This is just some of the ugliness. And it's not as bad as it could be. God is restraining the corruption some - and that is a mercy. But still, it's ugly. It's very ugly. What once was so beautiful is no longer. Sin has entered the picture. And it has ruined everything. There are those who will say that it’s not all that bad. That just means that they have gotten used to is.

Why am talking about this? Here's one reason: I want you to see the Gospel more clearly. I want you to see Jesus more clearly. Jesus has come to deal with the ugliness. He has come to restore the beauty of God's creation.

Consider Isaiah's prophetic description of Jesus, words that Jesus Himself quoted at the beginning of His ministry.

The Spirit of the Lord Yahweh is upon me, because Yahweh has anointed me to bring good news to the poor; he has sent me to bind up the brokenhearted, to proclaim liberty to the captives, and the opening of the prison to those who are bound; to proclaim the year of Yahweh's favor, and the day of vengeance of our God; to comfort all who mourn; to grant to those who mourn in Zion to give them a beautiful headdress instead of ashes, the oil of gladness instead of mourning, the garment of praise instead of a faint spirit.

Jesus has come to restore the beauty. And what does that look like? How about things like marriages that work really well, children who are growing in their understanding of life because they are learning how to be Godly disciples of Jesus, many close friendships, the integrity of pieces that are fitting together harmoniously for God's purpose. Jesus has come to restore the beauty.

And at the heart of that work of restoration is dealing with the greatest ugliness of all: being separated from our Creator because of our sin. Jesus has dealt with that ugliness by the Cross. The stranglehold of ugliness has been broken in us. Beauty is being restored.

This is just another way of understanding what Jesus' mission is about. And have no doubt. He will accomplish that mission.

Then I saw a new heaven and a new earth, for the first heaven and the first earth had passed away, and the sea was no more. And I saw the holy city, new Jerusalem, coming down out of heaven from God, prepared as a bride adorned for her husband. And I heard a loud voice from the throne saying, “Behold, the dwelling place of God is with man. He will dwell with them, and they will be his people, and God himself will be with them as their God. He will wipe away every tear from their eyes, and death shall be no more, neither shall there be mourning, nor crying, nor pain anymore, for the former things have passed away.”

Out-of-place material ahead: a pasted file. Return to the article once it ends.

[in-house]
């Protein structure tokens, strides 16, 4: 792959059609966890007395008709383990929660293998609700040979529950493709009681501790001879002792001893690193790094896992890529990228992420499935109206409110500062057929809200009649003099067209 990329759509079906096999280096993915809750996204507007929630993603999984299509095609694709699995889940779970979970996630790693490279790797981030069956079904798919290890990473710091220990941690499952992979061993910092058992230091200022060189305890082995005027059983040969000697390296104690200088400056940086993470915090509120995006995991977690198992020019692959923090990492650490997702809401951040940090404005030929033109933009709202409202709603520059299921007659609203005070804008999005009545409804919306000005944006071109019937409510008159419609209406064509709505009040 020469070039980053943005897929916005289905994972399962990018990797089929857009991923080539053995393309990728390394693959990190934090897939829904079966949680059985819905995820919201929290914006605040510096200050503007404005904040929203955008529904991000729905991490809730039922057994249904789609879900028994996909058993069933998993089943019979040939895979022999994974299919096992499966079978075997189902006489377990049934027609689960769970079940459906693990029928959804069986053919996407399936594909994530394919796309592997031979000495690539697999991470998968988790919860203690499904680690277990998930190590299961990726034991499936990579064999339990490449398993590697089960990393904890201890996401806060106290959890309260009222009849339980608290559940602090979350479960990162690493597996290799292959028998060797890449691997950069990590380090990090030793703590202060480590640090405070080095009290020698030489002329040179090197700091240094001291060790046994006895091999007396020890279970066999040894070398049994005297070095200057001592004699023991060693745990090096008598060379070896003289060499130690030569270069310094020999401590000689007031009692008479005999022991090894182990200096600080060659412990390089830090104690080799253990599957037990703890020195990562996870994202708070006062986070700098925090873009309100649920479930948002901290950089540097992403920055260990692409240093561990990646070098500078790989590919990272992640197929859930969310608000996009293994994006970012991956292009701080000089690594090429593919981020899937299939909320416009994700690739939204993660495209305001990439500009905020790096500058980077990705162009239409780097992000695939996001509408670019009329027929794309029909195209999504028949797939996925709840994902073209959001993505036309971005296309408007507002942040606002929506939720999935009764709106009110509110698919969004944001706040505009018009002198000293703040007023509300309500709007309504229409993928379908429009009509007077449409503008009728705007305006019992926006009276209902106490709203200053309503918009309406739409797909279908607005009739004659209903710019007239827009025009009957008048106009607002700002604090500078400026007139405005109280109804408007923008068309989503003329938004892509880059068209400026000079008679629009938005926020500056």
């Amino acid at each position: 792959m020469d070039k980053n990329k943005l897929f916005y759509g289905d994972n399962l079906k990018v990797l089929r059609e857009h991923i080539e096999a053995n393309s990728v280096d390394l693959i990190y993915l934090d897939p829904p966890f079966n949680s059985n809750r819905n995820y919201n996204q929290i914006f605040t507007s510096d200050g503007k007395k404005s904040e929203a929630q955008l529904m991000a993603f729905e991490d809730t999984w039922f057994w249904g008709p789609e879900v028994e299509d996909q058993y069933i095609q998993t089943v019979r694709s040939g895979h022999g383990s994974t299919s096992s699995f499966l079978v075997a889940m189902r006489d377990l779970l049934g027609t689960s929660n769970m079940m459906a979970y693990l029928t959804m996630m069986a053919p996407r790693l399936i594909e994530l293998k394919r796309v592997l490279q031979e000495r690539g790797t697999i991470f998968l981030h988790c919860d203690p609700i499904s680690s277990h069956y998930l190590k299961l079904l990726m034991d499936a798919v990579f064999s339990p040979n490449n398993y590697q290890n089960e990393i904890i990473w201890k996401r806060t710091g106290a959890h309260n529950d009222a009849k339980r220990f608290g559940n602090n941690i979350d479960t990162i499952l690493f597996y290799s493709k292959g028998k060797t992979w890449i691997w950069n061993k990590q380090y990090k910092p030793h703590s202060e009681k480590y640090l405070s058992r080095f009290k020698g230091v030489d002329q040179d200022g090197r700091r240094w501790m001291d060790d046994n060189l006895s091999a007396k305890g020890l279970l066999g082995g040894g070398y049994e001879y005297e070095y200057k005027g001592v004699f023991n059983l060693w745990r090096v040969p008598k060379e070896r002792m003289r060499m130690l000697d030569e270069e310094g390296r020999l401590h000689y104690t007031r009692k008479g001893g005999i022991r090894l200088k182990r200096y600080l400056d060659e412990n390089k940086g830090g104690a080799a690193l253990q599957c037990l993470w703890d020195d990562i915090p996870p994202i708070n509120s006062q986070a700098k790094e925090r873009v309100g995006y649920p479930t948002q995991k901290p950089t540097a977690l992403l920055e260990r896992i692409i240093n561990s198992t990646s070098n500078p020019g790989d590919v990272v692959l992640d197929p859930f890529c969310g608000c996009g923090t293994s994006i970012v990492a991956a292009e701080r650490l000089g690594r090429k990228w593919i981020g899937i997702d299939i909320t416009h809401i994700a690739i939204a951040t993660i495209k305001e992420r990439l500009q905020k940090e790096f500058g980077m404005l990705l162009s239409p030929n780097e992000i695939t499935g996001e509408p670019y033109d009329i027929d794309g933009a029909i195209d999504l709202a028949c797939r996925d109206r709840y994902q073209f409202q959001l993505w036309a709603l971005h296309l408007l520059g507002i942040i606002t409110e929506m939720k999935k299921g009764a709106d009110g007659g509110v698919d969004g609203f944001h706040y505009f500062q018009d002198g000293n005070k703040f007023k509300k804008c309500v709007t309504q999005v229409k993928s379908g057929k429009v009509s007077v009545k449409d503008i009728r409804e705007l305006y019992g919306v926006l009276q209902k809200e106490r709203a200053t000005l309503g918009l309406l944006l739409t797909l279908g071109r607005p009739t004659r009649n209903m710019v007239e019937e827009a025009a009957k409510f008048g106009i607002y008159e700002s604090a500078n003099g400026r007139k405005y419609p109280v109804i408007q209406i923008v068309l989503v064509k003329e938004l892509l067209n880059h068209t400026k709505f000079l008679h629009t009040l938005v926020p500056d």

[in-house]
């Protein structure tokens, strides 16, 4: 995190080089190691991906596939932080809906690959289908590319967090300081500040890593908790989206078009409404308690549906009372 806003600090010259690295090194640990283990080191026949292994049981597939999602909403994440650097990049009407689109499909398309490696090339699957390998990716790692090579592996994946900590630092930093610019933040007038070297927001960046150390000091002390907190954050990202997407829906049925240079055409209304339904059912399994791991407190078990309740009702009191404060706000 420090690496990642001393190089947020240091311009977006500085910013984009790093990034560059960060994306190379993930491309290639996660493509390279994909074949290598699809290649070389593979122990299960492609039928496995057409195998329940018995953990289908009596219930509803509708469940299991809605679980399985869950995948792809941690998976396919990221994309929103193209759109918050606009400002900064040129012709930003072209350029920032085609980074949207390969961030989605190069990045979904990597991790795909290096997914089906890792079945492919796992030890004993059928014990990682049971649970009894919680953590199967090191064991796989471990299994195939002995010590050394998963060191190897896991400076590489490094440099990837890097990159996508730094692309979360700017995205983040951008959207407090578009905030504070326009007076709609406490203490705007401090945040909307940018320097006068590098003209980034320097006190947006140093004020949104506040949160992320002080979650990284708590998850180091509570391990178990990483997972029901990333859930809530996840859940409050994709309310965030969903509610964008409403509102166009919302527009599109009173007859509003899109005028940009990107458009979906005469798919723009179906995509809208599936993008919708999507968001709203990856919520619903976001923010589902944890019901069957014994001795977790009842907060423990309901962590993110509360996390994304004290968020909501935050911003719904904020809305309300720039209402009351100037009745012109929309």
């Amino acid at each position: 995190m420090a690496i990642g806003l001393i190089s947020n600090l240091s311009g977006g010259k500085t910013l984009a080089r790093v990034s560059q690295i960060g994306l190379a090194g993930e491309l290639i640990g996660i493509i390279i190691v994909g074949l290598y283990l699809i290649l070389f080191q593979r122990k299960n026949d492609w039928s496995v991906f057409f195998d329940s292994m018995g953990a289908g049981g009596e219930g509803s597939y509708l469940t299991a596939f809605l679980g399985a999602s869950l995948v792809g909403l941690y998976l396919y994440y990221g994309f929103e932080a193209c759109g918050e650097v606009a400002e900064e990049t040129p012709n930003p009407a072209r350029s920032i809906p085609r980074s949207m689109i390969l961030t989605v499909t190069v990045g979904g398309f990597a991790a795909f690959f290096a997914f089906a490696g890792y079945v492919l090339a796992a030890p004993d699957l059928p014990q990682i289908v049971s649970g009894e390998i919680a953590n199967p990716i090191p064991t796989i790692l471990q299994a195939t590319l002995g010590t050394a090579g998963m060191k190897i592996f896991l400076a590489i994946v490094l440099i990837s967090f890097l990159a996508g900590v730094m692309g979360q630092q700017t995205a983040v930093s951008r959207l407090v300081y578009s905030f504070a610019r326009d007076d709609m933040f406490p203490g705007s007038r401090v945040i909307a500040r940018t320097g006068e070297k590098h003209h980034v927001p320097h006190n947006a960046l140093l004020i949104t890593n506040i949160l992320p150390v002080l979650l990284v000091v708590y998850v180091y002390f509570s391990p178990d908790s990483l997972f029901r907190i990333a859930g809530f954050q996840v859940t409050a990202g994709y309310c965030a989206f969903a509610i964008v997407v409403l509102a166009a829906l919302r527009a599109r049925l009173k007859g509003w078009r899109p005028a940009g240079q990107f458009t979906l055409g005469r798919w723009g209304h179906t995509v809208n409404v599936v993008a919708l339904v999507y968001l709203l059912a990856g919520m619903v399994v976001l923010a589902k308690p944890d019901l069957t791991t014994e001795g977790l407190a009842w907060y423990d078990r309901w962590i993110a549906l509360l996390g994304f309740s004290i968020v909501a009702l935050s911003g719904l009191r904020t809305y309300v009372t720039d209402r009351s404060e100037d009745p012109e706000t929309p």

What is this but the promise of beauty forever.

There is another reason why I'm talking about this. If you can see Jesus more clearly with this theme in mind, then you will also see His Church more clearly. This theme explains who we, the Church, are. We are the beginning of a restored Creation. We are the beginning of the new beauty that Jesus is creating. In a manner of speaking, the beauty of the new heavens and new earth starts here. The work of restoration has begun in us, in all who are the people of God.

That work of restoration needs to continue in us as we, together, identify the ugliness that still clings to us. That ugliness is in us individually, and it is also in us as a group. It needs to be seen for what it is. We identify the ugliness so that, as we repent of our sins and believe the Gospel, the Spirit will remove it from us and replace it with His beauty. That is our hope, and it is something that will certainly happen.

But the work of restoration needs to go further than just us. Next time you're out among people take a look around. Consider how the people that you're seeing are afflicted by the ugliness - how there is so little true beauty. How can there be beauty in their lives if Jesus is not in their lives. We need to deal with our own ugliness by the Gospel, but we also need to help other people see that their own ugliness can be dealt with by that same Gospel.

So, what have I done this morning? I've given you another way to look at life so that you can understand it a little better. There's holiness and sinfulness, good and evil, righteousness and wickedness. And then there is also beauty and ugliness. One day there will be no pairs, only what is holy, good, righteous and beautiful. That is our hope, and that is what motivates us to live as faithful disciples of Jesus.